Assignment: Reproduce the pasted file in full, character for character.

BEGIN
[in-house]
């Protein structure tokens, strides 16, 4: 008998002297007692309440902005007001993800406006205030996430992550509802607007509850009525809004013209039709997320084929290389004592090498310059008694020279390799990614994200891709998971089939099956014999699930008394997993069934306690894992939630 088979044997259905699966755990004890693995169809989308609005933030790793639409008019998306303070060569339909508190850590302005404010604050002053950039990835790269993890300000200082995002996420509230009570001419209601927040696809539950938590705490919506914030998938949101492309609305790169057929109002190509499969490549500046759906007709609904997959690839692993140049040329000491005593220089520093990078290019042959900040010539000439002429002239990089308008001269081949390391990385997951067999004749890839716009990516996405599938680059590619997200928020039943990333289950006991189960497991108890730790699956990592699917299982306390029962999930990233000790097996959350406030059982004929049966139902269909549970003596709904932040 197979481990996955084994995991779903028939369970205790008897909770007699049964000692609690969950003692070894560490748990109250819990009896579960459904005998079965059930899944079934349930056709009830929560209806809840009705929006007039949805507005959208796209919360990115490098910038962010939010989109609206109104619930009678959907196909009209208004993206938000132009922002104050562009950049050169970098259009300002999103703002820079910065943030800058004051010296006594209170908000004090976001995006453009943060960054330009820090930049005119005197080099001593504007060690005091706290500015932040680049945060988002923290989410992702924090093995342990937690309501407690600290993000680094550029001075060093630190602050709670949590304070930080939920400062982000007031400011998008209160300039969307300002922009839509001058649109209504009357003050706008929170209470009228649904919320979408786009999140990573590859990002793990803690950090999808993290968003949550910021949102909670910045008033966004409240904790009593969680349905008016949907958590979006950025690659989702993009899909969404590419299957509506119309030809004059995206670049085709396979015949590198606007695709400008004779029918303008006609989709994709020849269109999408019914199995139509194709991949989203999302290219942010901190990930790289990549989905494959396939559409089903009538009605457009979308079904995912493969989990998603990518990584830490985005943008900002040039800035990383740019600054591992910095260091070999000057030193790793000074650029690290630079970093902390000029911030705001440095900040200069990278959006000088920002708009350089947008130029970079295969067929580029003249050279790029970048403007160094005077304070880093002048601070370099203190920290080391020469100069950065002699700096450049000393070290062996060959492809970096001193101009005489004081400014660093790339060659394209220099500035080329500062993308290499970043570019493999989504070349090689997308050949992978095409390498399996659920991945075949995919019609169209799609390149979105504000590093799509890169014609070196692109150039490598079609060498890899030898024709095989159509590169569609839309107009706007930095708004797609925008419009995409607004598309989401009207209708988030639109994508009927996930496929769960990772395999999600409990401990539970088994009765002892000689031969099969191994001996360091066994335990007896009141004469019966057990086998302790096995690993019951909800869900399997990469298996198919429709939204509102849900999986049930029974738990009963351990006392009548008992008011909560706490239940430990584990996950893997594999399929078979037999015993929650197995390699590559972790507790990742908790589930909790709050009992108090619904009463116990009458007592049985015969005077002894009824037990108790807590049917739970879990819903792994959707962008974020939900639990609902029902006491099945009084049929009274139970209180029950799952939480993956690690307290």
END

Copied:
[in-house]
């Protein structure tokens, strides 16, 4: 008998002297007692309440902005007001993800406006205030996430992550509802607007509850009525809004013209039709997320084929290389004592090498310059008694020279390799990614994200891709998971089939099956014999699930008394997993069934306690894992939630 088979044997259905699966755990004890693995169809989308609005933030790793639409008019998306303070060569339909508190850590302005404010604050002053950039990835790269993890300000200082995002996420509230009570001419209601927040696809539950938590705490919506914030998938949101492309609305790169057929109002190509499969490549500046759906007709609904997959690839692993140049040329000491005593220089520093990078290019042959900040010539000439002429002239990089308008001269081949390391990385997951067999004749890839716009990516996405599938680059590619997200928020039943990333289950006991189960497991108890730790699956990592699917299982306390029962999930990233000790097996959350406030059982004929049966139902269909549970003596709904932040 197979481990996955084994995991779903028939369970205790008897909770007699049964000692609690969950003692070894560490748990109250819990009896579960459904005998079965059930899944079934349930056709009830929560209806809840009705929006007039949805507005959208796209919360990115490098910038962010939010989109609206109104619930009678959907196909009209208004993206938000132009922002104050562009950049050169970098259009300002999103703002820079910065943030800058004051010296006594209170908000004090976001995006453009943060960054330009820090930049005119005197080099001593504007060690005091706290500015932040680049945060988002923290989410992702924090093995342990937690309501407690600290993000680094550029001075060093630190602050709670949590304070930080939920400062982000007031400011998008209160300039969307300002922009839509001058649109209504009357003050706008929170209470009228649904919320979408786009999140990573590859990002793990803690950090999808993290968003949550910021949102909670910045008033966004409240904790009593969680349905008016949907958590979006950025690659989702993009899909969404590419299957509506119309030809004059995206670049085709396979015949590198606007695709400008004779029918303008006609989709994709020849269109999408019914199995139509194709991949989203999302290219942010901190990930790289990549989905494959396939559409089903009538009605457009979308079904995912493969989990998603990518990584830490985005943008900002040039800035990383740019600054591992910095260091070999000057030193790793000074650029690290630079970093902390000029911030705001440095900040200069990278959006000088920002708009350089947008130029970079295969067929580029003249050279790029970048403007160094005077304070880093002048601070370099203190920290080391020469100069950065002699700096450049000393070290062996060959492809970096001193101009005489004081400014660093790339060659394209220099500035080329500062993308290499970043570019493999989504070349090689997308050949992978095409390498399996659920991945075949995919019609169209799609390149979105504000590093799509890169014609070196692109150039490598079609060498890899030898024709095989159509590169569609839309107009706007930095708004797609925008419009995409607004598309989401009207209708988030639109994508009927996930496929769960990772395999999600409990401990539970088994009765002892000689031969099969191994001996360091066994335990007896009141004469019966057990086998302790096995690993019951909800869900399997990469298996198919429709939204509102849900999986049930029974738990009963351990006392009548008992008011909560706490239940430990584990996950893997594999399929078979037999015993929650197995390699590559972790507790990742908790589930909790709050009992108090619904009463116990009458007592049985015969005077002894009824037990108790807590049917739970879990819903792994959707962008974020939900639990609902029902006491099945009084049929009274139970209180029950799952939480993956690690307290």